The first agent, a major realtor, had no particular motivation to rent the property. The basis of my having selected him was my feeling obligated because of the loan, and his successful real estate business – too successful. Adding another property, a non-standard rental, to his portfolio of over 450 had no impact on his cash flow. Therefore when the house happened to have the bad luck to drop between the cracks, that was that.

    The lady who lived across the street from the house was highly motivated to rent it. She wanted the property kept up, the lawn maintained, and the people living there to be “of the right class” for the neighborhood. She focused on renting that property, and that one alone, for one week – and it was done.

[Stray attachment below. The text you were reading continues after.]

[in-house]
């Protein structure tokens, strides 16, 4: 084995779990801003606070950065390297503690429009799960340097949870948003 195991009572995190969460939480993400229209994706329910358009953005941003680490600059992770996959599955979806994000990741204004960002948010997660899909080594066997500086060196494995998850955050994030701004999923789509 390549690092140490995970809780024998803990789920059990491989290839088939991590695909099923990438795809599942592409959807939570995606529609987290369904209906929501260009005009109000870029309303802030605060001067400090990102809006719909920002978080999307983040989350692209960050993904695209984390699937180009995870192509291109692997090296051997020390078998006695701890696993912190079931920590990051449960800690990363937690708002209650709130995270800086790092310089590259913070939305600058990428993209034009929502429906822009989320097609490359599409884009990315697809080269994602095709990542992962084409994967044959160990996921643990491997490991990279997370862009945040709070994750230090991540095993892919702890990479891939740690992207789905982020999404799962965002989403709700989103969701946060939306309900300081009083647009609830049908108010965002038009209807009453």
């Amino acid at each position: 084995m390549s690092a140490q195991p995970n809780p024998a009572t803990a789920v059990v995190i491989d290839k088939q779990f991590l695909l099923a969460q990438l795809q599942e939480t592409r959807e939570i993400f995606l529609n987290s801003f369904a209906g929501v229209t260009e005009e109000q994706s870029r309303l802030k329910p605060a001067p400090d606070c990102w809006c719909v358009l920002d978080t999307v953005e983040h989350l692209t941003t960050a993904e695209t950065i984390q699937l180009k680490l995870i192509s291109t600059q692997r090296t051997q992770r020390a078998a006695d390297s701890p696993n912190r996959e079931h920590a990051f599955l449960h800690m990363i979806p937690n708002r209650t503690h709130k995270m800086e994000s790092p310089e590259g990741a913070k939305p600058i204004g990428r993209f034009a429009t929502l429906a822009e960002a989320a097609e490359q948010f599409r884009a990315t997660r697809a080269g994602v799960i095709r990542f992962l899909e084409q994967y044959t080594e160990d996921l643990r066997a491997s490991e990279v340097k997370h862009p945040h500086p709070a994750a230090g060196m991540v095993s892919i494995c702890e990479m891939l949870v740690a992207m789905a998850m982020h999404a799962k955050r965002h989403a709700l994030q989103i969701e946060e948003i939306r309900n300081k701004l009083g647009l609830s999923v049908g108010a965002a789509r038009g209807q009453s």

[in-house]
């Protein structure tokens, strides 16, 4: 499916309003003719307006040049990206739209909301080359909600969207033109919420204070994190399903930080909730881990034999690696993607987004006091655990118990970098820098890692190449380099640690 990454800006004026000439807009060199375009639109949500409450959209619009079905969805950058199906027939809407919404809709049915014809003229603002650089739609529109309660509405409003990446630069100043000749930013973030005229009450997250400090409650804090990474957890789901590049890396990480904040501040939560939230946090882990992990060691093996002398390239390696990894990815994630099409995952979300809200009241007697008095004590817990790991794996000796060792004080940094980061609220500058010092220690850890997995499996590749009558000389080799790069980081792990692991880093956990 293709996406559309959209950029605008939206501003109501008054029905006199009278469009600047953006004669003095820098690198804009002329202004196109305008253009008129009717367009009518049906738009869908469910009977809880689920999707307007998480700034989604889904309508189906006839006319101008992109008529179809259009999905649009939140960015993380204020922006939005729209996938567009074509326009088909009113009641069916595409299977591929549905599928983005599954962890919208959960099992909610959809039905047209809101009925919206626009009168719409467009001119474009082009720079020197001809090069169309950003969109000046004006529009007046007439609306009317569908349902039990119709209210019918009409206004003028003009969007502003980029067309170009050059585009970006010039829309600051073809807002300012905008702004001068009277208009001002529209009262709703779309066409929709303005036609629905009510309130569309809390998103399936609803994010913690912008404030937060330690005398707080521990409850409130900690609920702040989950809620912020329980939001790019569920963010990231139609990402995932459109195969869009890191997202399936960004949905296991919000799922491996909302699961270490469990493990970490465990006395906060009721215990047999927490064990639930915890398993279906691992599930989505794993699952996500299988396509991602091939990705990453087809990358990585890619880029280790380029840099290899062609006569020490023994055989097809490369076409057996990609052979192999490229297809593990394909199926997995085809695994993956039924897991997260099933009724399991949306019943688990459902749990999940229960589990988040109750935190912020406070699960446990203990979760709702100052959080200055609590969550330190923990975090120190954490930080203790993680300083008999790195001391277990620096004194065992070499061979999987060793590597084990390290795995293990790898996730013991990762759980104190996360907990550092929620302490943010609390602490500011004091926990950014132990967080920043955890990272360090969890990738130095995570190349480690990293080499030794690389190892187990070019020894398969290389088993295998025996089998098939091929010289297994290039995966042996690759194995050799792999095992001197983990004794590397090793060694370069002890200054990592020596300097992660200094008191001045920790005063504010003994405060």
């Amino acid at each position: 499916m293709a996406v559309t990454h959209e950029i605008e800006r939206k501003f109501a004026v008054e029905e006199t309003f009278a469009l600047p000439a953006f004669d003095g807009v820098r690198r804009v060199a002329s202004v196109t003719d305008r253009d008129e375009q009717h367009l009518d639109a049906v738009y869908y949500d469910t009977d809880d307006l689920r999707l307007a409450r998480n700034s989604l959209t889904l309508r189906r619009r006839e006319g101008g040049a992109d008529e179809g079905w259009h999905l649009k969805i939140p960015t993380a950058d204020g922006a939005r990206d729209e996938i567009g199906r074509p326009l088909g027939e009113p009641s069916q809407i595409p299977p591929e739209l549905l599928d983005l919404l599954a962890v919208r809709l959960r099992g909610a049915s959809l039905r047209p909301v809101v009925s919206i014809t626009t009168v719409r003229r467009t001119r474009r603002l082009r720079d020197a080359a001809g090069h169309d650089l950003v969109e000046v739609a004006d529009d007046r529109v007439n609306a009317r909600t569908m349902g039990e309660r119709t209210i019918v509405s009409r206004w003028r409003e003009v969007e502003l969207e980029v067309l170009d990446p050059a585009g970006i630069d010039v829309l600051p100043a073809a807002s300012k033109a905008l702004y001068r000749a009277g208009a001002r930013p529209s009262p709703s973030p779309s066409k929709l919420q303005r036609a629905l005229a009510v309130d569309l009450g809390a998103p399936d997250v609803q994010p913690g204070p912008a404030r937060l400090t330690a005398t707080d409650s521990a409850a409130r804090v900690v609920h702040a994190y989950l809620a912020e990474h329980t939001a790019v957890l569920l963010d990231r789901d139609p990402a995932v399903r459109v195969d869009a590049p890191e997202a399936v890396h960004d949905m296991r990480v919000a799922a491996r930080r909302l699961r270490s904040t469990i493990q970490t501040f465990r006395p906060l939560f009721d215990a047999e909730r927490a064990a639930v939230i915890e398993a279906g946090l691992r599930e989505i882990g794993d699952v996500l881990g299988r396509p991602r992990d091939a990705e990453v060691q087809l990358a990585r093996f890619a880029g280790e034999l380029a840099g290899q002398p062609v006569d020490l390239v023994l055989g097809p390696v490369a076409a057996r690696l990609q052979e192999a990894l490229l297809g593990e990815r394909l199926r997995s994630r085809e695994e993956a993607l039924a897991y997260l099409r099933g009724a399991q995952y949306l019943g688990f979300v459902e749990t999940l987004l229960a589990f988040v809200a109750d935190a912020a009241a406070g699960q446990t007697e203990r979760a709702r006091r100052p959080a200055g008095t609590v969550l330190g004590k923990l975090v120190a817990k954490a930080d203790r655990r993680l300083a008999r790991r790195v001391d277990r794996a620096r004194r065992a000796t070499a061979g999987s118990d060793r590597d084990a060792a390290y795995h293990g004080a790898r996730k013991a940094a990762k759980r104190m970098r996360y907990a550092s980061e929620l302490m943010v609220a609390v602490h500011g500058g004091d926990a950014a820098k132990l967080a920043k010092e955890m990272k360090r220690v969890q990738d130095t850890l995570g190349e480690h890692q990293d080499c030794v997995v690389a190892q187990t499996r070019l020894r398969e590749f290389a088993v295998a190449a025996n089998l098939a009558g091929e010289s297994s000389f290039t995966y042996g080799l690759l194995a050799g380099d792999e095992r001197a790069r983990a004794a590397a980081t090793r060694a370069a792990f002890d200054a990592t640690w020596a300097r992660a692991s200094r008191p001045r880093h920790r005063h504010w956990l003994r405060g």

Absentee property management is doable – with the right property manager in place. “Right” means competent, highly motivated and honest -- not an easy combination to find.


The aftermath - an even worse homicide of a wonderful oak tree

    Years later I had some timber cut at another property. A 300 year old oak at the corner of the house was the showpiece of the property. The caretaker noticed the tree was hollow, and expressed concern that a violent storm could crash it into the house. Perhaps it should be cut down? Naturally I flinched in horror.

    Get an opinion from the state forestry service. "The oak is hollow. It needs to be cut down."  But can´t the tree be saved somehow, braced, limbs cut back? Get a second opinion, not from the state, but from a professional tree surgeon. The second opinon comes: "The oak is hollow. It needs to be cut down."  So down it comes.